A Spell in the Forest comes from two sources: the author's personal experiences of and musings on trees throughout their life, with a later focus on the forest and the series of workshops they lead to enable participants to connect, "... creatively, practically and empathically with the other-than-human on many levels simultaneously. (from the Introduction.) It is not meant to be a scholarly dissertation representing the author's UPG (Unverified Personal Gnosis).

Divided into three parts:
Part I -- how trees work, their history and mythological/symbolic significance.
Part II -- follows the 13 trees of the Celtic Ogham calendar, based on Robert Graves' system of tree-months
and corresponding letters found in his book The White Goddess.
Part III -- offers the reader creative nudges with which to approach their relationship with trees and practical direction to help save them from depredation.

All throughout the reader is offered creative writing in the form of descriptions and poems that enhance the author's rich, descriptive prose.

Aside from the focus on one particular area, A Spell in the Forest is a lovely guide to use in one's own exploration of a nearby forest. This was a difficult book for me to review simply because I am no where near a forest at this point in my life. I read much of A Spell using my imagination.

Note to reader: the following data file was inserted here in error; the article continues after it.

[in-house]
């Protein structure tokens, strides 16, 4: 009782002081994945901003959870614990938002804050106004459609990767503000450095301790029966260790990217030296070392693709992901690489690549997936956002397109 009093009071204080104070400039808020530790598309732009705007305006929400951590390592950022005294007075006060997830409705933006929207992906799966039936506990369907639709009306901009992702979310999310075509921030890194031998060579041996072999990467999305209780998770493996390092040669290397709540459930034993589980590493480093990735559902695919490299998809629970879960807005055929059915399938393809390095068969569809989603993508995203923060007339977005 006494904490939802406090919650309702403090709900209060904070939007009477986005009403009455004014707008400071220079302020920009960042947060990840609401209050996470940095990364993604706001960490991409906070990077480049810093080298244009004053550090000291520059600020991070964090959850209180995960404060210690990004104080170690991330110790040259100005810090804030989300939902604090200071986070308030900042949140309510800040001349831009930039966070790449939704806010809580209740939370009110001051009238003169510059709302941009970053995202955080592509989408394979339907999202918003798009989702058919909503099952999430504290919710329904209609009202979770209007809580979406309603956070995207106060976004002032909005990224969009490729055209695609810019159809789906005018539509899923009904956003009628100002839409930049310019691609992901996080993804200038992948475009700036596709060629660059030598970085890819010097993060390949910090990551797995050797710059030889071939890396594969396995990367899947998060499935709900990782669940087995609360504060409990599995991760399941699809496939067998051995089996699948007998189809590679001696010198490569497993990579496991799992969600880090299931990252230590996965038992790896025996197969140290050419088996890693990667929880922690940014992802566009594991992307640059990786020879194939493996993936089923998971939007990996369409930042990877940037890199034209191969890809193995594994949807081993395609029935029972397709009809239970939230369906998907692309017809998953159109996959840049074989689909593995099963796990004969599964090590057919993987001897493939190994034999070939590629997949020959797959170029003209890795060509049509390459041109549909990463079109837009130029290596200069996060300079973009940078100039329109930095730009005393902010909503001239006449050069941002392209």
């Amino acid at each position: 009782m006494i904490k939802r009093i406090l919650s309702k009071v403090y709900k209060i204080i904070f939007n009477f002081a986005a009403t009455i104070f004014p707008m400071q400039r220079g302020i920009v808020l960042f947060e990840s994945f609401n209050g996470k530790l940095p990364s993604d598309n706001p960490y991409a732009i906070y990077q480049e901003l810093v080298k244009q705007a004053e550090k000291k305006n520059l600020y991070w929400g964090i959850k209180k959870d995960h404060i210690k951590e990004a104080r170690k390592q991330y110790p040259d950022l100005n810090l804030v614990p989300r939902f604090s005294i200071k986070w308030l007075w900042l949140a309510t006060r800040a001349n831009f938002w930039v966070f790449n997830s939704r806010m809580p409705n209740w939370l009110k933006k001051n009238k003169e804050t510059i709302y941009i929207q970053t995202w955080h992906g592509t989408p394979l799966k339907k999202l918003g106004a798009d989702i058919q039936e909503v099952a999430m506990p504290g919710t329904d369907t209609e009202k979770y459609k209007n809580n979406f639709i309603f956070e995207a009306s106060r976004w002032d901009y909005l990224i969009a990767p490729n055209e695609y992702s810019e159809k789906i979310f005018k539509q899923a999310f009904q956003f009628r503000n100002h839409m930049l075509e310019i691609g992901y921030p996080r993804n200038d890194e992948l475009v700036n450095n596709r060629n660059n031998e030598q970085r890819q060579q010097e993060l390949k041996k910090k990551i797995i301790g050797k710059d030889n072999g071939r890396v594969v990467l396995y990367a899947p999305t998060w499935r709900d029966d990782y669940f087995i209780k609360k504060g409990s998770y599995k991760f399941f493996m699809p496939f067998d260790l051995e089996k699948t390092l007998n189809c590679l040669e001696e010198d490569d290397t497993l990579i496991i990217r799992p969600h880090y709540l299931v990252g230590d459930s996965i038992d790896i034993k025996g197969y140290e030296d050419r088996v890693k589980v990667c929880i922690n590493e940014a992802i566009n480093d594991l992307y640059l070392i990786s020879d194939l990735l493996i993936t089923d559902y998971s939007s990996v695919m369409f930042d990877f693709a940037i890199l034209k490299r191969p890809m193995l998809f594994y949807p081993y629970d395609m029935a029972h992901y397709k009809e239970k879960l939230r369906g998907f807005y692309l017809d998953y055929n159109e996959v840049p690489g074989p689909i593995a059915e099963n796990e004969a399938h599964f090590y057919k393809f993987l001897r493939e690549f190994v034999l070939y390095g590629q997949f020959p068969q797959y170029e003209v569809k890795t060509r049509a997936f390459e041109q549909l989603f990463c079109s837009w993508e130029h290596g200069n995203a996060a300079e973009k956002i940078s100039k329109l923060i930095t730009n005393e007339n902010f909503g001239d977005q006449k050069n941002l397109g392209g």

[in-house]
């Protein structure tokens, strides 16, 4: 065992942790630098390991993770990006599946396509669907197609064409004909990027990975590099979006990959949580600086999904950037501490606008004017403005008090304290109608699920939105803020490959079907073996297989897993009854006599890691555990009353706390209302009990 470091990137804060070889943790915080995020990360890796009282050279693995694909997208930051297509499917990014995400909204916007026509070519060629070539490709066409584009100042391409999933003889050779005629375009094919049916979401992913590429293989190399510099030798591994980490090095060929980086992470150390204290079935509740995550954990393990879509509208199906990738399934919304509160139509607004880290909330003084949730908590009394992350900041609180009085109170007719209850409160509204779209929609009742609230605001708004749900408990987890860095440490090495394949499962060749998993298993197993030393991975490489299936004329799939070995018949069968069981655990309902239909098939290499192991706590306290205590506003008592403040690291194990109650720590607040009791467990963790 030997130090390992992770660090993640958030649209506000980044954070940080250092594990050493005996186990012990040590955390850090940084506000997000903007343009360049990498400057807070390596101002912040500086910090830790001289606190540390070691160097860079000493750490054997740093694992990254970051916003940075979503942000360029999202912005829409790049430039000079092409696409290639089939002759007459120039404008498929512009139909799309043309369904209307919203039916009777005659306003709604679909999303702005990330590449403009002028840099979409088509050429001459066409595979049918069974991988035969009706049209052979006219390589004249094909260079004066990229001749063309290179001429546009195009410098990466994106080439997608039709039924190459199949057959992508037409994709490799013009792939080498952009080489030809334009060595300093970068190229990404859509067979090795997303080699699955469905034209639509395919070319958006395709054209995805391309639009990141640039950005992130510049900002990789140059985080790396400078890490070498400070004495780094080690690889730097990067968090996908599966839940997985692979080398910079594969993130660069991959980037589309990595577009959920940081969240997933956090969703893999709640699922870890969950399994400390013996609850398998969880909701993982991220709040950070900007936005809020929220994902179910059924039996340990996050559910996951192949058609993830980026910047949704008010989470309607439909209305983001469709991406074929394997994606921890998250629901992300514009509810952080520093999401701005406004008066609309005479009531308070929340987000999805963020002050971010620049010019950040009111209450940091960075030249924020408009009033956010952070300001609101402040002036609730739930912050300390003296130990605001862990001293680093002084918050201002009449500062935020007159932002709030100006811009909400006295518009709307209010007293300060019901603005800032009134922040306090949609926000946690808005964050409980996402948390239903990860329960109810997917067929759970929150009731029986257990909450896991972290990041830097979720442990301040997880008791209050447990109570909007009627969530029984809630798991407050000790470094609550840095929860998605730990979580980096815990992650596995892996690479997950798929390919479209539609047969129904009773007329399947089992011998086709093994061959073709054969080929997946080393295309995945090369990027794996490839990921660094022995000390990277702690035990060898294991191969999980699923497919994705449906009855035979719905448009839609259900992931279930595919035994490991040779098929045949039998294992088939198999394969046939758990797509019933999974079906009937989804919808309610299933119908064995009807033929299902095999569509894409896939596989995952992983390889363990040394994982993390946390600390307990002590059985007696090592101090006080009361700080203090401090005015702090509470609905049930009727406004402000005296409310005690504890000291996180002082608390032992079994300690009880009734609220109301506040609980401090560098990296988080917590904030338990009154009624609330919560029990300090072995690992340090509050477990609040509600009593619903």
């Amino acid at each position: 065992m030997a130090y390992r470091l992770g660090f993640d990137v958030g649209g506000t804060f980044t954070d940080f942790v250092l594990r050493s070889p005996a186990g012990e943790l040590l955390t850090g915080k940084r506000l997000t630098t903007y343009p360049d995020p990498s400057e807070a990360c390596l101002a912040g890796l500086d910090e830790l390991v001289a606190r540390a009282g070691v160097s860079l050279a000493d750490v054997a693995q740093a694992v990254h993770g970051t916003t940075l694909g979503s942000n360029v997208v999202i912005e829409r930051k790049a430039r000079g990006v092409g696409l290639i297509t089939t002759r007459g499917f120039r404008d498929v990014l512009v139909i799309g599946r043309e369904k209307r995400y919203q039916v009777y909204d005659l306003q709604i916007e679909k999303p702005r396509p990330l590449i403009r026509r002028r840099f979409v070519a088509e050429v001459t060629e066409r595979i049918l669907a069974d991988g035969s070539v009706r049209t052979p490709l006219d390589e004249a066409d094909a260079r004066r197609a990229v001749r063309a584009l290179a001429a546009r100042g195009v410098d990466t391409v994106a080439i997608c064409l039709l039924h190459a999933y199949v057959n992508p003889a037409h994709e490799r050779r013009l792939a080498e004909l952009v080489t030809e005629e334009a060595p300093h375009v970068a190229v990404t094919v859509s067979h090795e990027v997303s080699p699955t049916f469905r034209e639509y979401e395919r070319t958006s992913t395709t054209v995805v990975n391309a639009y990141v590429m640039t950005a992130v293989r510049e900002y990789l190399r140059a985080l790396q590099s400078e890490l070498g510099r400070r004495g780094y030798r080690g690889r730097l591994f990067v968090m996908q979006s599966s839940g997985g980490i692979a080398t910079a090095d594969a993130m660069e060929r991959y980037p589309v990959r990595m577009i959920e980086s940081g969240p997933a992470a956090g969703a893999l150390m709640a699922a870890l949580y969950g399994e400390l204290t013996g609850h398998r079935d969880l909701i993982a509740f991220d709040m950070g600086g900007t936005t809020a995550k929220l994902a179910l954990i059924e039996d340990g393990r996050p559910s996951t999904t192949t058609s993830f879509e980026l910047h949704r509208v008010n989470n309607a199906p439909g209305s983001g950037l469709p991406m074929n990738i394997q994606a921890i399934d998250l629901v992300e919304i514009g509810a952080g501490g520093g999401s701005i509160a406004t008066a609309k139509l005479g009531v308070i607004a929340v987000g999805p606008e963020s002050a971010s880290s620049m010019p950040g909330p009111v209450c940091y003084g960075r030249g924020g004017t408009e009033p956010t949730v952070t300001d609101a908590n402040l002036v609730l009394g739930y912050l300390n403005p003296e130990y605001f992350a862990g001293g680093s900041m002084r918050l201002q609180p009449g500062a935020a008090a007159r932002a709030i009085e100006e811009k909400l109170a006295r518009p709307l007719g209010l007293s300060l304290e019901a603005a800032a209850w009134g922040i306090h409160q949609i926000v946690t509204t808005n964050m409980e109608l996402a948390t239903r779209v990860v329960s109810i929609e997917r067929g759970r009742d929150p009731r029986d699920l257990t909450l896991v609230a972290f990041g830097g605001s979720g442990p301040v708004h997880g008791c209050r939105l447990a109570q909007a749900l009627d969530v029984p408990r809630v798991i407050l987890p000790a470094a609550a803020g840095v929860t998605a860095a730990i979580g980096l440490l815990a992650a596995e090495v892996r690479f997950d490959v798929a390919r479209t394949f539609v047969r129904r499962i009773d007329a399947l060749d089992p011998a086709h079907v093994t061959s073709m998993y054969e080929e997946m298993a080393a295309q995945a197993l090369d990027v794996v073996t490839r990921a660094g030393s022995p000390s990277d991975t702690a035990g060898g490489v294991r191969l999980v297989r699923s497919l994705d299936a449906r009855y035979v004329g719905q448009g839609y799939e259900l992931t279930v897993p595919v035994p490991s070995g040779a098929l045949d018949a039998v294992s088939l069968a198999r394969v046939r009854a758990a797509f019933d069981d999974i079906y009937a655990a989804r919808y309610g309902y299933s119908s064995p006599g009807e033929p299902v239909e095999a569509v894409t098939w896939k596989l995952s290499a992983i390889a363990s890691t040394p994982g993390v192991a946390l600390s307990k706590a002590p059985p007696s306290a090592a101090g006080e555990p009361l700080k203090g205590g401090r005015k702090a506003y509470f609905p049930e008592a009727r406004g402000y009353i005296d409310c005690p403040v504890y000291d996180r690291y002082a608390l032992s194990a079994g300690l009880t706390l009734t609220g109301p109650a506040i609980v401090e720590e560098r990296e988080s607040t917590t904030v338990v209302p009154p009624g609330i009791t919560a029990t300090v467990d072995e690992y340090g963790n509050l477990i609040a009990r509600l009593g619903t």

So I offer you a quote from the author:
What have I learned from trees? I’m still learning.
It’s something to do with learning to let go; to let be.
I’m learning to be wordless; at least, for the time I’m in the woods. ‘No one really enters a wood unless they are prepared to give up their language’, says poet Paul Matthews.
I’m learning how to hold still and let the world go by without fearing I’m missing something.
I’m learning to reach my crown to the sky, and my roots even deeper into the earth.
I’m learning just how slow tree-time is, and how very much goes on out of sight over many decades, or centuries.
I’m learning to remember that the natural exchanges of air, moisture, carbon and sugars, messages, happen without any effort, and will adapt as necessary without my having to drive it all.
I’m learning that I can survive. I’m learning how to host others; or rather, as I’ve always been quite good at hosting others, it’s more to do with hosting others without it draining me.
I’m learning how my deep nourishment comes from above and below, both; and that I can share it with others and yet not be depleted.
I’m learning about what it means to be both individual and community, family, without compromising either; though I already know how a parent, tree, animal, bird or human can also give up their own life for their offspring.
To be inextricably tied-in to a network; to be utterly interdependent with that network, even if much of its life goes on out of sight. (p.54)

And close by saying that this is a lovely, lyrical book that deserves a place on any Pagan's bookshelf, and in their backpack when they wander through the forest.

~review by Lisa McSherry

Author: Roselle Angwin
Moon Books, 2021
pp. 288, 20.95